The Double-Edged Sword That Is US Higher Education
I was recently invited by Madame Ton Nu Thi Ninh, President of the Tri Viet Institute for International Studies and Exchange within Ton Duc Thang University and Senior Advisor to the President of TDT University, to speak to interested students, faculty and staff about US higher education in comparative perspective with an implicit focus on Vietnam.
As with people, every country has characteristics and features that are worthy of emulation and those that are not, especially in other countries that have very different histories, political systems, etc. The US, including its higher education system, is no exception. This was the theme of my presentation to over 150 members of the TDT University community. In addition to the presentation, I participated in a brief dialogue with Mme Ninh and engaged in a lively discussion with the audience.
To me, it seems a dreadful indignity to have a soul controlled by geography. (George Santayana)
So that the audience would know where I’m coming from, figuratively speaking, I began my remarks with this description of perspective: I carry a US passport but it doesn’t define me. Below is an outline of my presentation, which was given in English and Vietnamese. The “distinguishing features” included size=choice, diversity, mass education, quality, cost, transferability of credits and portability of credentials and internationalization. I concluded with some comments about US Higher Ed as a Cautionary Tale (i.e., negative role model), US Higher Ed as a Source of Inspiration (i.e., positive role model) and the implications of overseas study for Vietnam.
- Distinguishing Features of US Higher Education
- US Higher Ed as a Cautionary Tale (i.e., negative role model): e.g., high cost, student loan debt ($966 billion as of 12/12 with average debt of $34,703); the challenge of creating global citizens in a nation in which the majority of its citizens are nationalists, too many colleges and universities = duplication, overlap and inefficiency, unaccredited schools/rogue providers (“The US exports some of the world’s best and worst higher education.”), etc.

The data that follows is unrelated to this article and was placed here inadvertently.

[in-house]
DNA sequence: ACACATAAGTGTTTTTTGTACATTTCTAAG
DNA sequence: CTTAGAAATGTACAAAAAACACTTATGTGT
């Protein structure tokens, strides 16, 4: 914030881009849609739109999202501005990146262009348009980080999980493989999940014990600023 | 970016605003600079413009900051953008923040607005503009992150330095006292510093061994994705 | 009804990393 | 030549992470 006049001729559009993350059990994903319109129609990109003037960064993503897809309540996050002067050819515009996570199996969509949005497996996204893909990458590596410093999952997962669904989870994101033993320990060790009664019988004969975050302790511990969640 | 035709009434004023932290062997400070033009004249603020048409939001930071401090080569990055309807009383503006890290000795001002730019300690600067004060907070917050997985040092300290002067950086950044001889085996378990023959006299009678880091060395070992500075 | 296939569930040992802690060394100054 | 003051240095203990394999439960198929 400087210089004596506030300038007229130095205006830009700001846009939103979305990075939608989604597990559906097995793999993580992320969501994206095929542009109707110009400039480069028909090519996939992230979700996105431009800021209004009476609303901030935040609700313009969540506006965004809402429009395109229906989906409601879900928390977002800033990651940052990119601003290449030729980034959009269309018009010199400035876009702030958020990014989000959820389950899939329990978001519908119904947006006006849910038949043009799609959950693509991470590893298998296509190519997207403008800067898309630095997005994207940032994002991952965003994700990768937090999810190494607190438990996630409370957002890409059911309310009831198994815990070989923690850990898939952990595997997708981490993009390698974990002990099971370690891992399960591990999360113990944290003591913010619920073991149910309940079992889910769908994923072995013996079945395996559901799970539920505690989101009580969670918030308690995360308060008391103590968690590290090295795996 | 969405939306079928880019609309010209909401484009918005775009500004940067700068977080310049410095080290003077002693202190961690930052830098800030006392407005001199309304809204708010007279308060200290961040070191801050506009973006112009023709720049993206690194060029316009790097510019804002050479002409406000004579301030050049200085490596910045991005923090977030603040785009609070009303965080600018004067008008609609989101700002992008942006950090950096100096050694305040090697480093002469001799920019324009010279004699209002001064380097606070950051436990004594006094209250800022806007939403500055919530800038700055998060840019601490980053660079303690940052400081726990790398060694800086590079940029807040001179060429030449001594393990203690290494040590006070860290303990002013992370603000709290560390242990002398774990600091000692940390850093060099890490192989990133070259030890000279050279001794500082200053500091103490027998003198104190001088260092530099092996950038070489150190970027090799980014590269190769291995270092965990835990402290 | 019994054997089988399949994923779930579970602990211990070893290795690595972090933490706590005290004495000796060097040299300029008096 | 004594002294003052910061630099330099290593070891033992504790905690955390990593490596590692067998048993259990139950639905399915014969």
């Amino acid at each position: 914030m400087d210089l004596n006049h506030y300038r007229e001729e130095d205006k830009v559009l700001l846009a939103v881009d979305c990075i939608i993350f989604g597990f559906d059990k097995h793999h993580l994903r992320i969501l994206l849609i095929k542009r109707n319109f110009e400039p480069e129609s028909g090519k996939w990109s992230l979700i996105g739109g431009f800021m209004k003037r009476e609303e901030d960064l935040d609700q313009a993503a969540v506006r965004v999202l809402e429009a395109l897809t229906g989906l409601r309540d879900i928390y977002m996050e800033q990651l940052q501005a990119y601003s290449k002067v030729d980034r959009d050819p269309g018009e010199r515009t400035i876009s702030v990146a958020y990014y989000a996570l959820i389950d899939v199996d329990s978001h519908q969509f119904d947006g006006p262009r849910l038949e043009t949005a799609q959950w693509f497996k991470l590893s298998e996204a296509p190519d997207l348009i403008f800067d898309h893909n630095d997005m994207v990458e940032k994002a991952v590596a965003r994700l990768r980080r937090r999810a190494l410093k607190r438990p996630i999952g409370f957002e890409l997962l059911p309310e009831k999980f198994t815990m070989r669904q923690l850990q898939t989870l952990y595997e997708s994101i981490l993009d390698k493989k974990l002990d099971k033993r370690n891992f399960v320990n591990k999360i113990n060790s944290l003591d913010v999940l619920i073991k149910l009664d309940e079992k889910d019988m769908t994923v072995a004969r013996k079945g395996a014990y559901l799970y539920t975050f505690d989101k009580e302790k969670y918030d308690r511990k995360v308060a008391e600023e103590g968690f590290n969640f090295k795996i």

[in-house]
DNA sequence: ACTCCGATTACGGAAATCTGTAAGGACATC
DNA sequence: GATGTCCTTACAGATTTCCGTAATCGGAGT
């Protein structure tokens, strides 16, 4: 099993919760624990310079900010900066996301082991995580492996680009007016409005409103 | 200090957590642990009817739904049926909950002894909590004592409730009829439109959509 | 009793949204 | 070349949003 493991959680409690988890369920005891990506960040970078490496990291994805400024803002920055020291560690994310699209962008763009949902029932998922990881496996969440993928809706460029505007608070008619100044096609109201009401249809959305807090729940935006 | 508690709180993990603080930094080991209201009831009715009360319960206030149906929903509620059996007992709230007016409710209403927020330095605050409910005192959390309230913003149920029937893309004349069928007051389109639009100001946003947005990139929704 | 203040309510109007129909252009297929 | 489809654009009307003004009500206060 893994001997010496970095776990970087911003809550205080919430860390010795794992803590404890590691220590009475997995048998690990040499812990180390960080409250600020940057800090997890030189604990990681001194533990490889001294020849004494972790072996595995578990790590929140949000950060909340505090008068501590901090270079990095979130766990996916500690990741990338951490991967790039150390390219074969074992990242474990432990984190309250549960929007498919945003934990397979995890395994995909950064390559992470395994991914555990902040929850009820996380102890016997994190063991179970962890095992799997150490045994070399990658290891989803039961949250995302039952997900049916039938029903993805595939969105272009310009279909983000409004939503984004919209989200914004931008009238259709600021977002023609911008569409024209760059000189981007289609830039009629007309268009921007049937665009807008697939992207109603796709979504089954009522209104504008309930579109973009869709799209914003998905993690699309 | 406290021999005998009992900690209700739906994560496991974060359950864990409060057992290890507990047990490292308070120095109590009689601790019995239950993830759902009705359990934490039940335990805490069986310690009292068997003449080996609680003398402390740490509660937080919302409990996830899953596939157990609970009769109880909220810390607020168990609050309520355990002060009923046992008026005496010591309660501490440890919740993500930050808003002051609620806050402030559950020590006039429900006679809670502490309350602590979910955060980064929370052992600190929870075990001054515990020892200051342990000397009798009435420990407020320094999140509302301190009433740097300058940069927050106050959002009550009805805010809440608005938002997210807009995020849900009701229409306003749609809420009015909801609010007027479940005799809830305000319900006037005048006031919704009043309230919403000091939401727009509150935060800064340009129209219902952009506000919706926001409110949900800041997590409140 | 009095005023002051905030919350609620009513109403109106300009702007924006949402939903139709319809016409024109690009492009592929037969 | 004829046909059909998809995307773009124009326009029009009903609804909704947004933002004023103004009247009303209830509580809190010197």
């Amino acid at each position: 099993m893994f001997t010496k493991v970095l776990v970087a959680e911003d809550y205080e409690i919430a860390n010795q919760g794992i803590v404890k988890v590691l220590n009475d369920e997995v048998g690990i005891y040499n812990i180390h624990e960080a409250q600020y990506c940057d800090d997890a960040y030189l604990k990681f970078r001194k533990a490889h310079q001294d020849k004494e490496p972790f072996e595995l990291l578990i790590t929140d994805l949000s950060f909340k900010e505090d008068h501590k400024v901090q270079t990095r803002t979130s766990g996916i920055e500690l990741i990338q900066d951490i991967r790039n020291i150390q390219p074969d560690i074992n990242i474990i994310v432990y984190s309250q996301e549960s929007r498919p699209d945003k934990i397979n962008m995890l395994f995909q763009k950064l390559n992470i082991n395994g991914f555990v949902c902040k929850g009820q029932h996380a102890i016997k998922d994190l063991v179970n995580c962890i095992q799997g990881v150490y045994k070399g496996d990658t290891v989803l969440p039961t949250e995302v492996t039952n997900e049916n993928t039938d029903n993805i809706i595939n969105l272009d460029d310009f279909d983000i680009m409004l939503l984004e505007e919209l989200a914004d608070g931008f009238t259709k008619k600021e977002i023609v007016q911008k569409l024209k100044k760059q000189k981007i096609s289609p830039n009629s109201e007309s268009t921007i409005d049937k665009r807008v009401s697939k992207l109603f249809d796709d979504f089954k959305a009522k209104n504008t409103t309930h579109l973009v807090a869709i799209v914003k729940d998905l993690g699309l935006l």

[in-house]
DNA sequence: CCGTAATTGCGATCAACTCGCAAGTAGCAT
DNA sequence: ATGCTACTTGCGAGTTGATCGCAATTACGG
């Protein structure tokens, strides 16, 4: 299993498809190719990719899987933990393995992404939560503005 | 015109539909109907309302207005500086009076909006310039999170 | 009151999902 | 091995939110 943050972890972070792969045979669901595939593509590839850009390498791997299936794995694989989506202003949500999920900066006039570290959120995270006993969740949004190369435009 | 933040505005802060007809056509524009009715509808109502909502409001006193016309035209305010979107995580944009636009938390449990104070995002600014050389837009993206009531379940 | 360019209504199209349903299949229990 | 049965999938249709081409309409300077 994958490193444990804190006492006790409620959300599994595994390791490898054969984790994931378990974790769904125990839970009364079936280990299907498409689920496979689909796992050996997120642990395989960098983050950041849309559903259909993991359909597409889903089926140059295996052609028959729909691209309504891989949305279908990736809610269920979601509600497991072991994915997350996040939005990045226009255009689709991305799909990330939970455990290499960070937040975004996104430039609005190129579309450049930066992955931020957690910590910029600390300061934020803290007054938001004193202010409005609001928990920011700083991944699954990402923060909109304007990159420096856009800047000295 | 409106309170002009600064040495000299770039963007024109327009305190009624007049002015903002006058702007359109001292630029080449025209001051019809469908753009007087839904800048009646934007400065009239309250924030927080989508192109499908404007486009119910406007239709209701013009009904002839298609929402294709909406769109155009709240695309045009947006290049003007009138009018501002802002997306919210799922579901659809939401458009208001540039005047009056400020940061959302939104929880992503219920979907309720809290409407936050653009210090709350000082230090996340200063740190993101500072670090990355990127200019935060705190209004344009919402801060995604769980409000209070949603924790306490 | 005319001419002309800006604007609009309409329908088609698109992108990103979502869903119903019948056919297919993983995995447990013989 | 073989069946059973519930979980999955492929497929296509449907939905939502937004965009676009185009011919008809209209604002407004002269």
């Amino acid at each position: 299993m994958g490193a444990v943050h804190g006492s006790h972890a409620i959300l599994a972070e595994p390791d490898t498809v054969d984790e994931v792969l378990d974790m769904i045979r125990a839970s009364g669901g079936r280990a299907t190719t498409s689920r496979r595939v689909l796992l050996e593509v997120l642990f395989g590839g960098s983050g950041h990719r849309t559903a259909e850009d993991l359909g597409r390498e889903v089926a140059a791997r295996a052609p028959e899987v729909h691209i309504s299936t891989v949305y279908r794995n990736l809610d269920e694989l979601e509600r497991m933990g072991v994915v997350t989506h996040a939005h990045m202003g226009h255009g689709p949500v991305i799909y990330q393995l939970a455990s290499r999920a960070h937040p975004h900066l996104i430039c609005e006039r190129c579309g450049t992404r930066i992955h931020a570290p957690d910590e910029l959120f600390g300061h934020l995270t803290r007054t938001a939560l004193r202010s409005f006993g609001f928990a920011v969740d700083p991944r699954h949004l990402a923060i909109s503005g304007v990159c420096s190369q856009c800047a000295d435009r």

- US Higher Ed as a Source of Inspiration (i.e., positive role model): system of accreditation, many schools and programs that meet the needs of a variety of learners, flexibility (seamless transfer and transition), gen ed requirements and the philosophy behind them, philanthropy, private=non-profit
- Vietnamese Students & Overseas Study: What Does It All Mean? (i.e., implications)
Q & A
There were some excellent questions from the audience. One student asked how to select US graduate programs and another, who happens to follow this blog, asked me why I had removed one unaccredited US school from my list of such schools. Answer: because the president informed me that her “university” is no longer recruiting in Vietnam. (The list consists of US-based rogue providers operating here.) Yet another student asked me about my impressions of Vietnamese students: are hard working, dedicated, have initiative, are involved in meaningful extracurricular activities, etc.
The last question was from a young Vietnamese woman who had studied at one of America’s finest (and most expensive) universities. It was about how US higher education offers so many opportunities for students to broaden their personal and academic horizons and how this system could be replicated in Vietnam. Where to begin? An entire workshop could be devoted to these issues. The answer would involve history, starting points, extenuating circumstances, funding, policy, etc. I’m reminded of something an expat friend who runs a high-tech company here has said on more than one occasion, and I’m paraphrasing here: Vietnamese universities have done rather well with the resources that they have.
Article & Backgrounder
Here is an article in Vietnamese that was posted on the TDT University website: Viện liên kết và trao đổi quốc tế Trí Việt tổ chức buổi Tọa đàm chuyên đề “Tổng quan về Hệ thống giáo dục đại học Hoa Kỳ” (Tri Viet Institute for International Studies and Exchange Holds a Seminar on “An Overview of the Higher Education System of the United States”).
If I were to select a backgrounder for this talk, this post from April 2012 would be it: Counterpoint: A US American’s Critique of a Harvard Position Paper (and More) – Countries as Role Models: A Double-Edged Sword (aka Yes, No, It Depends)
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